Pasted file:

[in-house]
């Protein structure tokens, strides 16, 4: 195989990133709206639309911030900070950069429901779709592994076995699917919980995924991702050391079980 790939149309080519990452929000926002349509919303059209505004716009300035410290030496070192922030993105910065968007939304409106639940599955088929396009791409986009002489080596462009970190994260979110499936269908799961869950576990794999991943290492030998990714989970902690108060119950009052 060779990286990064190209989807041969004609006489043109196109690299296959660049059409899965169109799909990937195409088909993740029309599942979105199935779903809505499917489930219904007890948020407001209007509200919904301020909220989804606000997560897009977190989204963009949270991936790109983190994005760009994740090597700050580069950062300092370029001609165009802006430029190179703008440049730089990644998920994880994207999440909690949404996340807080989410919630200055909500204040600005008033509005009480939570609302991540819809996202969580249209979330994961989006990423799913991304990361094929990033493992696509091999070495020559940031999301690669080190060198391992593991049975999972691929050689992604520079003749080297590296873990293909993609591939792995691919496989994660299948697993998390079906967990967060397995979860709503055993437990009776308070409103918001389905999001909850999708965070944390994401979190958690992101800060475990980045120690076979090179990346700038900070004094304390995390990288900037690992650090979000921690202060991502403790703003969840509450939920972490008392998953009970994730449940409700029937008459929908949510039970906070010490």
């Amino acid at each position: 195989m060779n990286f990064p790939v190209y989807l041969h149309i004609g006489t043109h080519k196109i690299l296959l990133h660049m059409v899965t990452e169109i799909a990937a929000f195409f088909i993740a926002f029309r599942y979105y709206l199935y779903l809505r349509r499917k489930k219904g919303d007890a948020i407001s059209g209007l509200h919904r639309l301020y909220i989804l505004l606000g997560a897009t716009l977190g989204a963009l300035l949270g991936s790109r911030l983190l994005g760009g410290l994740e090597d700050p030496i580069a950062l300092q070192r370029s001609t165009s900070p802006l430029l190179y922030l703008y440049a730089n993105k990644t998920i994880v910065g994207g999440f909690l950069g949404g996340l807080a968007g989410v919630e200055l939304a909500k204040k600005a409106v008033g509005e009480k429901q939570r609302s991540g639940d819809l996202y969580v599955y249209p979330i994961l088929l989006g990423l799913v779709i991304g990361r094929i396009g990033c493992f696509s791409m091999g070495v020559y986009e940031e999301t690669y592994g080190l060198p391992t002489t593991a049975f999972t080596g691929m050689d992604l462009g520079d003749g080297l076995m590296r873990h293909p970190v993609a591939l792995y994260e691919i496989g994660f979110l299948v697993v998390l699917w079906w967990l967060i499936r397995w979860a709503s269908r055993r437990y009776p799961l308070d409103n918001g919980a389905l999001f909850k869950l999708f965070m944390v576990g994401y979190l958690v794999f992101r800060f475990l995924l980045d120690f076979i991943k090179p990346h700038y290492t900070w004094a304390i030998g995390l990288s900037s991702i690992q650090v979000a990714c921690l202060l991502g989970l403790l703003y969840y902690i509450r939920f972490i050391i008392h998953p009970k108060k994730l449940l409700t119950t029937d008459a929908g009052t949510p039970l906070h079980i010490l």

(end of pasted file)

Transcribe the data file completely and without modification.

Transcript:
[in-house]
């Protein structure tokens, strides 16, 4: 195989990133709206639309911030900070950069429901779709592994076995699917919980995924991702050391079980 790939149309080519990452929000926002349509919303059209505004716009300035410290030496070192922030993105910065968007939304409106639940599955088929396009791409986009002489080596462009970190994260979110499936269908799961869950576990794999991943290492030998990714989970902690108060119950009052 060779990286990064190209989807041969004609006489043109196109690299296959660049059409899965169109799909990937195409088909993740029309599942979105199935779903809505499917489930219904007890948020407001209007509200919904301020909220989804606000997560897009977190989204963009949270991936790109983190994005760009994740090597700050580069950062300092370029001609165009802006430029190179703008440049730089990644998920994880994207999440909690949404996340807080989410919630200055909500204040600005008033509005009480939570609302991540819809996202969580249209979330994961989006990423799913991304990361094929990033493992696509091999070495020559940031999301690669080190060198391992593991049975999972691929050689992604520079003749080297590296873990293909993609591939792995691919496989994660299948697993998390079906967990967060397995979860709503055993437990009776308070409103918001389905999001909850999708965070944390994401979190958690992101800060475990980045120690076979090179990346700038900070004094304390995390990288900037690992650090979000921690202060991502403790703003969840509450939920972490008392998953009970994730449940409700029937008459929908949510039970906070010490």
């Amino acid at each position: 195989m060779n990286f990064p790939v190209y989807l041969h149309i004609g006489t043109h080519k196109i690299l296959l990133h660049m059409v899965t990452e169109i799909a990937a929000f195409f088909i993740a926002f029309r599942y979105y709206l199935y779903l809505r349509r499917k489930k219904g919303d007890a948020i407001s059209g209007l509200h919904r639309l301020y909220i989804l505004l606000g997560a897009t716009l977190g989204a963009l300035l949270g991936s790109r911030l983190l994005g760009g410290l994740e090597d700050p030496i580069a950062l300092q070192r370029s001609t165009s900070p802006l430029l190179y922030l703008y440049a730089n993105k990644t998920i994880v910065g994207g999440f909690l950069g949404g996340l807080a968007g989410v919630e200055l939304a909500k204040k600005a409106v008033g509005e009480k429901q939570r609302s991540g639940d819809l996202y969580v599955y249209p979330i994961l088929l989006g990423l799913v779709i991304g990361r094929i396009g990033c493992f696509s791409m091999g070495v020559y986009e940031e999301t690669y592994g080190l060198p391992t002489t593991a049975f999972t080596g691929m050689d992604l462009g520079d003749g080297l076995m590296r873990h293909p970190v993609a591939l792995y994260e691919i496989g994660f979110l299948v697993v998390l699917w079906w967990l967060i499936r397995w979860a709503s269908r055993r437990y009776p799961l308070d409103n918001g919980a389905l999001f909850k869950l999708f965070m944390v576990g994401y979190l958690v794999f992101r800060f475990l995924l980045d120690f076979i991943k090179p990346h700038y290492t900070w004094a304390i030998g995390l990288s900037s991702i690992q650090v979000a990714c921690l202060l991502g989970l403790l703003y969840y902690i509450r939920f972490i050391i008392h998953p009970k108060k994730l449940l409700t119950t029937d008459a929908g009052t949510p039970l906070h079980i010490l």